Paris, Travel

A Multicultural Evening

Climbing the Eiffel Tower with my best friend had taken up much of the first night of my four day trip to Paris, and by the time we were done I no longer felt like eating, which was a shame as we’d planned on getting a nice, cliche, French meal. Instead we decided to meet again on Night 2 and try again.

We were all for Landmark meetups, so we decided to meet outside of the Notre-Dame at 8:00pm. That required me to take the Metro from the George V station near the hotel, to Chatelet, near the Notre-Dame. I had conquered the Metro that morning and felt confident in my abilities to get to Chatelet on time. It was on the same line as George V so it couldn’t be too hard.

The train delivered me as promised to the station, with enough time for my meeting. Or so I thought. I began to follow the large blue ‘Sortie’ (Exit) signs (which I would stupidly confuse for a station name the day after) and that’s when things started to get a little confusing. Turn after turn I followed these signs, but I never seemed to get closer to the actual exit. Soon I found myself in an incredibly long hallway with an incredibly long travelator running down the middle (See picture below). I was in a lane of traffic that didn’t end up on the travelator (grumble) and instead had to power walk the length. I was becoming so lost in this labyrinth and had walked so far that I figured, while it looked like the station would release me near Notre-Dame on the map, in real life, I might end up in the outer suburbs of Paris. Eventually I emerged from a Sortie, and had to try and work out where I was. What luck! I could see The Seine, and Notre-Dame is in the middle of The Seine. Off I walked.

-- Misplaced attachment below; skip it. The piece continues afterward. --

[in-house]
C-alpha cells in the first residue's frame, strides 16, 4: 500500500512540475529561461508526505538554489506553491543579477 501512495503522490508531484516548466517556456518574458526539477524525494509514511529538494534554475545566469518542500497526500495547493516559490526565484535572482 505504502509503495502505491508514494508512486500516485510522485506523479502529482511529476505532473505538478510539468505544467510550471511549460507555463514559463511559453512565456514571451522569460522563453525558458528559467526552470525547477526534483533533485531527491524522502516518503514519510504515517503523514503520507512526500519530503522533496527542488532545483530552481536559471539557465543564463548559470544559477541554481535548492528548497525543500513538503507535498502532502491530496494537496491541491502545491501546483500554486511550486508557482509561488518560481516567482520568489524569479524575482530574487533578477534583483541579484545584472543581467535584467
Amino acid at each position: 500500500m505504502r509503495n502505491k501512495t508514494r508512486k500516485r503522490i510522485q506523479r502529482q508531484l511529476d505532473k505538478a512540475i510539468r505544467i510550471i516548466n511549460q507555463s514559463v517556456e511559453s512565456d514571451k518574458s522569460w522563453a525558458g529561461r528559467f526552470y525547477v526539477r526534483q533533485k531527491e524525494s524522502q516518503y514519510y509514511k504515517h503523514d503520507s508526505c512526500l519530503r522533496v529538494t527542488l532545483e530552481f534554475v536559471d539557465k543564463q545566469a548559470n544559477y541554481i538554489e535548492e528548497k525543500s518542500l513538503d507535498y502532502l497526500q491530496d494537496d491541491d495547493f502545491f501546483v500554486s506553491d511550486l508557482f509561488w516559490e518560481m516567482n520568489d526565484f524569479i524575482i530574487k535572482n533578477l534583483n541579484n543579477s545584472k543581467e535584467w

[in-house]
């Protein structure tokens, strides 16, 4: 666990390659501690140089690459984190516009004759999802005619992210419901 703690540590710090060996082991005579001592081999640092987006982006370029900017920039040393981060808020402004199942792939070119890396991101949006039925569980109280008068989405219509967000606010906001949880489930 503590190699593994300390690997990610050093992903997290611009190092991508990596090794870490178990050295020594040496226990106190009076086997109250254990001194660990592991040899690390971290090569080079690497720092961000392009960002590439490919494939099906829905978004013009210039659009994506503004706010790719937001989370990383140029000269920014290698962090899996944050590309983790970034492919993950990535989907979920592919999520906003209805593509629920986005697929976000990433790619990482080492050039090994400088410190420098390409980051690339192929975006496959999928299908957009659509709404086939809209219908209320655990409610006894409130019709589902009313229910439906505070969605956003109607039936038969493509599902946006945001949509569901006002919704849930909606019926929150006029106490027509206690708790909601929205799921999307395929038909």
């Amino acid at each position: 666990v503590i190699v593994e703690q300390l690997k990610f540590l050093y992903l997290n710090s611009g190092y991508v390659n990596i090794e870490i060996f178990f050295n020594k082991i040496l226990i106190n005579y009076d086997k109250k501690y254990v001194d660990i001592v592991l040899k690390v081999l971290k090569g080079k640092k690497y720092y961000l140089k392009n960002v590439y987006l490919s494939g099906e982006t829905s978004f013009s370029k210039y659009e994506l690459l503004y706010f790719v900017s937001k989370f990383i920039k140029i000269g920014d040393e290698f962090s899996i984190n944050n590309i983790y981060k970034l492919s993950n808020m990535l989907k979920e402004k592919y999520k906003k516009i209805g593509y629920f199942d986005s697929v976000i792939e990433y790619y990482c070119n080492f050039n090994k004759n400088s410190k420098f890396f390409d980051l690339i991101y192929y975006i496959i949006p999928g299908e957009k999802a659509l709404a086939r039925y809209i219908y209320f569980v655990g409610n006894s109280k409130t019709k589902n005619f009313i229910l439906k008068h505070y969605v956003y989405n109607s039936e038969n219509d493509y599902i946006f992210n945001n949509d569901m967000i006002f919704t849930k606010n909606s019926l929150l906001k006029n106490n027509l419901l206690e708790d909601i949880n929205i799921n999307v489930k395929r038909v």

On the walk to Notre-Dame I passed the Palais de Justice, which is the home to the French Judicial System. It is built on the site of the Royal Palace of Saint Louis (King of France from 1226 to 1270) and housed the French Parliament from the sixteenth century to the French Revolution. During the Revolution it began dealing out sentences, and held Marie Antoinette before she was taken to The French Razor. It’s gilded gates are to the left. Today it still operates as law courts, though nobody will lose their heads these days. The guillotine was axed in 1972.

Sorry. Bad pun.

Pushing to make 8pm I finally made it to Notre-Dame where I found Australian friends Grace and Hannah waiting for me. I noticed there was no line in front of the cathedral, which surprised me, as the day before the line appeared to be four hours long. It turned out there was an Easter service occurring inside, which I thought was perfect. We’d get to see the building in action, not just as a tourist attraction. Inside was crowded. All the pews were taken and large gatherings surrounded them in the aisles. The chapel was huge, its stone arch ceiling so high above, and lit in a certain way that it almost felt fake, as if a scenic artist had painted it on a normal flat ceiling. While it was great to see the service, and Notre-Dame operating in a more traditional sense, I did feel like I was interrupting a little, so we headed out to find a French restaurant for dinner.